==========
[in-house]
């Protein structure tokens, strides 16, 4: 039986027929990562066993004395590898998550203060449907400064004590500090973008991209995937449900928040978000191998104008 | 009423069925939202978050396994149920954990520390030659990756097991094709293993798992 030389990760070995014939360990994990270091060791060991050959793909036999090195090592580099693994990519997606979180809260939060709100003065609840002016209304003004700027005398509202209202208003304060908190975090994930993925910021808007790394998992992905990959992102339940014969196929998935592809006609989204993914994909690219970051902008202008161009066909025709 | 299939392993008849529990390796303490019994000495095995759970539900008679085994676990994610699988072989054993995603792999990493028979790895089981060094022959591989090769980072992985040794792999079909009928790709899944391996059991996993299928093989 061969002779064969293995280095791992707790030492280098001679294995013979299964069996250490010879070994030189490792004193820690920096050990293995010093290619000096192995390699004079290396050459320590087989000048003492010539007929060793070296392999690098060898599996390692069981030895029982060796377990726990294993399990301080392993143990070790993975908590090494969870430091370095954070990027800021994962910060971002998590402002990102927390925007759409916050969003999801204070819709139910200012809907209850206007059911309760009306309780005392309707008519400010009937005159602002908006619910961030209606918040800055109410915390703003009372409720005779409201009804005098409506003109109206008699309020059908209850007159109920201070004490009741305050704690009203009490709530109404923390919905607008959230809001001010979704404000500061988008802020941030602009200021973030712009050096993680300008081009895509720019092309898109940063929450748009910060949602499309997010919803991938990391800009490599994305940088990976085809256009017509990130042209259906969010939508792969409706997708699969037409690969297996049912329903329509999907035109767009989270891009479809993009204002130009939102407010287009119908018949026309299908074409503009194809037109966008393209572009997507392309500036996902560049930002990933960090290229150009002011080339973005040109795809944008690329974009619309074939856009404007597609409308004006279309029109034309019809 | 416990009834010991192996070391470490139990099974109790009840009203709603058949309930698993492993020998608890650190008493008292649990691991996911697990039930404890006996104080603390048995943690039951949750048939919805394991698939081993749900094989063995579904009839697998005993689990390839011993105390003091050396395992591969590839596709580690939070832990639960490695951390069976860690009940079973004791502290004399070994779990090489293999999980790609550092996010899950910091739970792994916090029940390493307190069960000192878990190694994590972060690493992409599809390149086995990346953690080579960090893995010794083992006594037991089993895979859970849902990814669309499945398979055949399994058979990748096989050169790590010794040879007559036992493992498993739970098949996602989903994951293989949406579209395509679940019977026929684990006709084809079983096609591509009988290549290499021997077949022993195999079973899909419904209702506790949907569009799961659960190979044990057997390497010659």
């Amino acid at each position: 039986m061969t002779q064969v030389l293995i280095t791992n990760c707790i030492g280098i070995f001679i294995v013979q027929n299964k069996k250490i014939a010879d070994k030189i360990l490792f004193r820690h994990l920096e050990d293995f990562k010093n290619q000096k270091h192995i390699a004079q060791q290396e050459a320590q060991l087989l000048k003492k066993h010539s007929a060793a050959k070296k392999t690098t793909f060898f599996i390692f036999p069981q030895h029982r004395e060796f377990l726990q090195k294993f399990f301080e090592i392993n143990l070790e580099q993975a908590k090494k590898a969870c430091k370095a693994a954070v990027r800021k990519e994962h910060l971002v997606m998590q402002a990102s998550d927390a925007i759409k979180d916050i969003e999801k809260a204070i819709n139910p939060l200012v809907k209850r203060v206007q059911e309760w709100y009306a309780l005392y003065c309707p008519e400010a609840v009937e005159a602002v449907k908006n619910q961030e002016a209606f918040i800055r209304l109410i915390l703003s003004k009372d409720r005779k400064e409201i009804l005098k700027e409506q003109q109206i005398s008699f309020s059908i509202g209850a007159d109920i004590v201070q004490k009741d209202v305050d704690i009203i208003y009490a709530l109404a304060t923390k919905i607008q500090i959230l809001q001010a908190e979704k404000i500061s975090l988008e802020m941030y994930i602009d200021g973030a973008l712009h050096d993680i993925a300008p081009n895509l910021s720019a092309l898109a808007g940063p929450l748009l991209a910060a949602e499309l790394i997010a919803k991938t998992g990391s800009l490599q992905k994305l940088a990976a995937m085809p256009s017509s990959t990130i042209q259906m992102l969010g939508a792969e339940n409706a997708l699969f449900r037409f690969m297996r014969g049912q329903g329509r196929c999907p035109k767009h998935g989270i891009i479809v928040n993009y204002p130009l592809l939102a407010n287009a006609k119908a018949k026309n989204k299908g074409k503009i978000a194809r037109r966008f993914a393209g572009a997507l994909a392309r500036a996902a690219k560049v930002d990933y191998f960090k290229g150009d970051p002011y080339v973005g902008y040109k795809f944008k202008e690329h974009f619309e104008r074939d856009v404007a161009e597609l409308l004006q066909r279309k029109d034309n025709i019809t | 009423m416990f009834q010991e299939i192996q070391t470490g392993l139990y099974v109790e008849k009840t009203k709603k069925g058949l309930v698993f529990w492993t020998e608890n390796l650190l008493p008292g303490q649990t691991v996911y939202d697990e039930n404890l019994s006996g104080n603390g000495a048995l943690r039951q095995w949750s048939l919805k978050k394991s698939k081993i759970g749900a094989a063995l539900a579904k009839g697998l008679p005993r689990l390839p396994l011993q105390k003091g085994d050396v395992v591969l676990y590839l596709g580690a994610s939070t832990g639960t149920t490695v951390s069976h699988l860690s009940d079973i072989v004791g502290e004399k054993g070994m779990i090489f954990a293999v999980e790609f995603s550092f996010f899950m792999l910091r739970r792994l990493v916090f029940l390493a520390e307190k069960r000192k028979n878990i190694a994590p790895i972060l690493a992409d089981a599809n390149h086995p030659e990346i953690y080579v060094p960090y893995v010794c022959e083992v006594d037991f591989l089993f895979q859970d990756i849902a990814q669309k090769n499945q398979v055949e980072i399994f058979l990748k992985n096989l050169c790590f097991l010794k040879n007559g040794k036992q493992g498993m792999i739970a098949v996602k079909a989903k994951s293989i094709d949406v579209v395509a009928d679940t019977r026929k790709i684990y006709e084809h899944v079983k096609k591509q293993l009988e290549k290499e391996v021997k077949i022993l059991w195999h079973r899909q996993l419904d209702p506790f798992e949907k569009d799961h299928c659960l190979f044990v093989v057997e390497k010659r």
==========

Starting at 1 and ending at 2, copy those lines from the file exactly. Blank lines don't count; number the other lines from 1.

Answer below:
[in-house]
């Protein structure tokens, strides 16, 4: 039986027929990562066993004395590898998550203060449907400064004590500090973008991209995937449900928040978000191998104008 | 009423069925939202978050396994149920954990520390030659990756097991094709293993798992 030389990760070995014939360990994990270091060791060991050959793909036999090195090592580099693994990519997606979180809260939060709100003065609840002016209304003004700027005398509202209202208003304060908190975090994930993925910021808007790394998992992905990959992102339940014969196929998935592809006609989204993914994909690219970051902008202008161009066909025709 | 299939392993008849529990390796303490019994000495095995759970539900008679085994676990994610699988072989054993995603792999990493028979790895089981060094022959591989090769980072992985040794792999079909009928790709899944391996059991996993299928093989 061969002779064969293995280095791992707790030492280098001679294995013979299964069996250490010879070994030189490792004193820690920096050990293995010093290619000096192995390699004079290396050459320590087989000048003492010539007929060793070296392999690098060898599996390692069981030895029982060796377990726990294993399990301080392993143990070790993975908590090494969870430091370095954070990027800021994962910060971002998590402002990102927390925007759409916050969003999801204070819709139910200012809907209850206007059911309760009306309780005392309707008519400010009937005159602002908006619910961030209606918040800055109410915390703003009372409720005779409201009804005098409506003109109206008699309020059908209850007159109920201070004490009741305050704690009203009490709530109404923390919905607008959230809001001010979704404000500061988008802020941030602009200021973030712009050096993680300008081009895509720019092309898109940063929450748009910060949602499309997010919803991938990391800009490599994305940088990976085809256009017509990130042209259906969010939508792969409706997708699969037409690969297996049912329903329509999907035109767009989270891009479809993009204002130009939102407010287009119908018949026309299908074409503009194809037109966008393209572009997507392309500036996902560049930002990933960090290229150009002011080339973005040109795809944008690329974009619309074939856009404007597609409308004006279309029109034309019809 | 416990009834010991192996070391470490139990099974109790009840009203709603058949309930698993492993020998608890650190008493008292649990691991996911697990039930404890006996104080603390048995943690039951949750048939919805394991698939081993749900094989063995579904009839697998005993689990390839011993105390003091050396395992591969590839596709580690939070832990639960490695951390069976860690009940079973004791502290004399070994779990090489293999999980790609550092996010899950910091739970792994916090029940390493307190069960000192878990190694994590972060690493992409599809390149086995990346953690080579960090893995010794083992006594037991089993895979859970849902990814669309499945398979055949399994058979990748096989050169790590010794040879007559036992493992498993739970098949996602989903994951293989949406579209395509679940019977026929684990006709084809079983096609591509009988290549290499021997077949022993195999079973899909419904209702506790949907569009799961659960190979044990057997390497010659």